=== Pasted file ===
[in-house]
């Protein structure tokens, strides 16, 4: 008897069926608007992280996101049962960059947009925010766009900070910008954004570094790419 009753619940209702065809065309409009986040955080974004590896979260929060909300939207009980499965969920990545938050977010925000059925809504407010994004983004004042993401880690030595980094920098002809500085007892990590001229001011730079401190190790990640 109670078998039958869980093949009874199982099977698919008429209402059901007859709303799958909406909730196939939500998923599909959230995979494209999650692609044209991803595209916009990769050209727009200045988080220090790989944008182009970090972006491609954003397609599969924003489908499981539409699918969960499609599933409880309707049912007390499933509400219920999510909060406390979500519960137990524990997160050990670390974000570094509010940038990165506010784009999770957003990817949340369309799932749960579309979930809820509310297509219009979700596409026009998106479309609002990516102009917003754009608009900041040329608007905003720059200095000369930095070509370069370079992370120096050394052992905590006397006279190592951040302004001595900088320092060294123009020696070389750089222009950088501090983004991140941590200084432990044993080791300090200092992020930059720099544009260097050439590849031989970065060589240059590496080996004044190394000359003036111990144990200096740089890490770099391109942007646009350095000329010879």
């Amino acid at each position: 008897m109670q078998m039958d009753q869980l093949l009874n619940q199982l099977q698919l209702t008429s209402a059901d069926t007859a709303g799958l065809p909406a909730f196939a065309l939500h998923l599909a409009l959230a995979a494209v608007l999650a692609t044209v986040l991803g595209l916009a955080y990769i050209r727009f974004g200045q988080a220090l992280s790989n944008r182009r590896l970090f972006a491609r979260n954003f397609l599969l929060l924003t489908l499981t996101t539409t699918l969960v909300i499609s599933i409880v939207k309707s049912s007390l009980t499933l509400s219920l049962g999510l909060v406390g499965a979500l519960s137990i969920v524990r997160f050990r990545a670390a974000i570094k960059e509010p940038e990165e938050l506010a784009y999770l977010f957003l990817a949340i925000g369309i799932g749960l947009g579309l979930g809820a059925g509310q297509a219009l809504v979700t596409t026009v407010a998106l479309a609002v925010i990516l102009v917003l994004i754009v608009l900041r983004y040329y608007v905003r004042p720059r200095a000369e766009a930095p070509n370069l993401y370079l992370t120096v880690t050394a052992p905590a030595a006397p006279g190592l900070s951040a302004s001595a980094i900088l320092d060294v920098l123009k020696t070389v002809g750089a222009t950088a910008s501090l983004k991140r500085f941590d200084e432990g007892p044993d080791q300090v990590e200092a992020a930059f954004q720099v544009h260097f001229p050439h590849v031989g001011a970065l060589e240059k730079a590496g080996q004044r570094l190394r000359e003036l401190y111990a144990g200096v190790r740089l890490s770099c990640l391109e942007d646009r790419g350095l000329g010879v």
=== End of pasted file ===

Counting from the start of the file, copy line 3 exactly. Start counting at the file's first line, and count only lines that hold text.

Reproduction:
């Amino acid at each position: 008897m109670q078998m039958d009753q869980l093949l009874n619940q199982l099977q698919l209702t008429s209402a059901d069926t007859a709303g799958l065809p909406a909730f196939a065309l939500h998923l599909a409009l959230a995979a494209v608007l999650a692609t044209v986040l991803g595209l916009a955080y990769i050209r727009f974004g200045q988080a220090l992280s790989n944008r182009r590896l970090f972006a491609r979260n954003f397609l599969l929060l924003t489908l499981t996101t539409t699918l969960v909300i499609s599933i409880v939207k309707s049912s007390l009980t499933l509400s219920l049962g999510l909060v406390g499965a979500l519960s137990i969920v524990r997160f050990r990545a670390a974000i570094k960059e509010p940038e990165e938050l506010a784009y999770l977010f957003l990817a949340i925000g369309i799932g749960l947009g579309l979930g809820a059925g509310q297509a219009l809504v979700t596409t026009v407010a998106l479309a609002v925010i990516l102009v917003l994004i754009v608009l900041r983004y040329y608007v905003r004042p720059r200095a000369e766009a930095p070509n370069l993401y370079l992370t120096v880690t050394a052992p905590a030595a006397p006279g190592l900070s951040a302004s001595a980094i900088l320092d060294v920098l123009k020696t070389v002809g750089a222009t950088a910008s501090l983004k991140r500085f941590d200084e432990g007892p044993d080791q300090v990590e200092a992020a930059f954004q720099v544009h260097f001229p050439h590849v031989g001011a970065l060589e240059k730079a590496g080996q004044r570094l190394r000359e003036l401190y111990a144990g200096v190790r740089l890490s770099c990640l391109e942007d646009r790419g350095l000329g010879v």